Alessandra Sanguinetti‘s photograph of two ‘Ophelias’ is taken from her work charting the lives of two women she first met as children in Argentina. Guille and Belinda – now grown with their own children – have been working with the photographer over the course of two books, in a collaborative effort to chart the transition from childhood to adulthood. Bieke Depoorter‘s work with Agata also employed a deeply collaborative approach, with Depoorter  allowing  her muse to steer the work, edit, caption and annotate the resulting images in order to explore the complexities of the photographic enterprise, grappling with the relationship between photographer and subject. The work allowed both parties to reflect upon image making, truth, authorship, and their own developing self-images.

Bieke Depoorter © Bieke Depoorter | Magnum Photos
Cristina de Middel © Cristina de Middel | Magnum Photos
Newsha Tavakolian | IRAN. Mahmoudabad. Caspian Sea. 2011. Imaginary CD cover for Sahar. © Newsha Tavakolian | Magnum Photos

Cristina de Middel‘s project, The Afronauts, is just one of the photographer’s works that explore the genre’s ambiguous relationship to truth. Utilizing costume and staging, fantastical scenes from a fictional, yet simultaneously historical Zambian space program. The work explores and challenges representations of Africa by re-imagining 1950s and 60s efforts by a Zambian science teacher named Edward Makuka to join the international space race.

Listen, Newsha Tavakolian’s 2011 project, created album artwork for women singers who have not been allowed to produce their own CDs or perform as solo acts in Iran since the 1979 revolution. The series of portraits were at once ethereal, destined to never be used, yet also very real depictions of the artists – who Tavakolian asked to pose imagining they were before large audiences in various settings.

Sohrab Hura‘s 2019 book The Coast, was a continuation and distinct iteration of his long-term work The Lost Head and the Bird. The project which also incorporated film, found imagery, and a morphing short story that the photographer wove through his images explored undercurrents of violence – religious, sexual, and caste related – in contemporary India through photos taken along the country’s coastline.

Sohrab Hura © Sohrab Hura | Magnum Photos
Rafal Milach © Rafal Milach | Magnum Photos
Jim Goldberg © Jim Goldberg | Magnum Photos

Chorus is a collage created by Jim Goldberg in 2018. The photographs were originally taken in 2017 while Goldberg was on commission in Beijing. The work consists of portraits made of the people he met randomly in the city as well as snapshots found at local flea markets, and markings made with a variety of mediums. Goldberg’s multifaceted process of working with images and his hands-on approach pastes together individual lives to create a raw portrait of everyday life on the streets of the country’s capital city.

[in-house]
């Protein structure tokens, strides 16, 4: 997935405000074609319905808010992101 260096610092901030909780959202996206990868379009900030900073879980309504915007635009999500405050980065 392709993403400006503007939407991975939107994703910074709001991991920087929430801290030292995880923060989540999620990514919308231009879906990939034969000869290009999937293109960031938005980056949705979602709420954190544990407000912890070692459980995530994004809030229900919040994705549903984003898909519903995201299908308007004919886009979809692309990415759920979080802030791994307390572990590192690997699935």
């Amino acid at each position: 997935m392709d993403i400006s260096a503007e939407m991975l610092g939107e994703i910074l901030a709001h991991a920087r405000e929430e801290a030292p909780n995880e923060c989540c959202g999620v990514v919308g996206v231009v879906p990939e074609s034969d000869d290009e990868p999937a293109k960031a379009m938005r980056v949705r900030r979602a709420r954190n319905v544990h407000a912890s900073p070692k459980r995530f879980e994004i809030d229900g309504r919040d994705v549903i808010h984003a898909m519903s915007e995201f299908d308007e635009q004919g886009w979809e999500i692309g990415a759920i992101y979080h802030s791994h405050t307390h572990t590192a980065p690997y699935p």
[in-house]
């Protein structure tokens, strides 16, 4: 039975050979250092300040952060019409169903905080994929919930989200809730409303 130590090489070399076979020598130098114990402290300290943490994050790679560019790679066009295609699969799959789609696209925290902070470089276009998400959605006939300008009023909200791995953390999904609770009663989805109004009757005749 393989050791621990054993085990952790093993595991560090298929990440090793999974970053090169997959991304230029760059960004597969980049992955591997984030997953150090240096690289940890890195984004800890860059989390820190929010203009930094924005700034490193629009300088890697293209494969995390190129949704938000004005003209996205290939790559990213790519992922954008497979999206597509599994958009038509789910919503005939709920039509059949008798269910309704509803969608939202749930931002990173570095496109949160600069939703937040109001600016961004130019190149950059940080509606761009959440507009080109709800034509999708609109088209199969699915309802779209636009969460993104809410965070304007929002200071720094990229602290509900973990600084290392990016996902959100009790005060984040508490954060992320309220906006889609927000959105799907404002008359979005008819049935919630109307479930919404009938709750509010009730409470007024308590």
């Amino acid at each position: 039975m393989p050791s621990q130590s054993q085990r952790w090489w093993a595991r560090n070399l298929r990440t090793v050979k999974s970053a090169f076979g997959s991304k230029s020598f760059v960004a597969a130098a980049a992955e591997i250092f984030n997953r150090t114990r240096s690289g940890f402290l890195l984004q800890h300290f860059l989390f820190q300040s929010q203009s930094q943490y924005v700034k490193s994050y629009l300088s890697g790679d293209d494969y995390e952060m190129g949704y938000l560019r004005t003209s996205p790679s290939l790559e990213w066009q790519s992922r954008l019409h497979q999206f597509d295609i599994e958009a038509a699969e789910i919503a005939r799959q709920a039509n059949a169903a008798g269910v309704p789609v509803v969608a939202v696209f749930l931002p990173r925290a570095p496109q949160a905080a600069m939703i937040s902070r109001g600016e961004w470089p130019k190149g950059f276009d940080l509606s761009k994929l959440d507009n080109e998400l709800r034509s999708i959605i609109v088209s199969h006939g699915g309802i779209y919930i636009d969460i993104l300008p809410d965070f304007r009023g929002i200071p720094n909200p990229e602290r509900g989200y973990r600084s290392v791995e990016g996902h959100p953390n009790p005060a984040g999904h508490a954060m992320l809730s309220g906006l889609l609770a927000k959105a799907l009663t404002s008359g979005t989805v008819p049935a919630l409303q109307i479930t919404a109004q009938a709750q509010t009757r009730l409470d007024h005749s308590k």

Rafal Milach‘s work makes use of photographs, sculpture, and collage to create images that explore and deconstruct state power, history, and the integral structures of the former Eastern Bloc nations, particularly his native Poland. In his 2017 book, The First March of Gentlemen, Milach retells the historical children’s strike in Września, Poland, which took place in the early 20th Century, through collaged archive photographs in so doing creating a new narrative, a playful metaphor for the nation’s present political situation.

Moises Saman © Moises Saman | Magnum Photos

In his work Moises Saman often imbues his current affairs and conflict photography with a deeply personal point of view. For more than ten years Saman has – among other work – recorded the humanitarian impact of war in the Middle East, documenting both the front line of daily suffering and the ‘fleeting moments on the periphery of the more dramatic events’ – evidenced in his chosen image for this curation.

Much of Antoine d’Agata’s work, often viscerally corporeal, centers the human body and all of its imperfections. This photograph, taken in Vilnius, Lithuania, is an example of his work that distorts and renders humanoid forms and subjects almost alien.

All images in the selection can be seen in the slideshow above, or on the Magnum Shop, where more information and product shots are also available.

Antoine d’Agata © Antoine d’Agata | Magnum Photos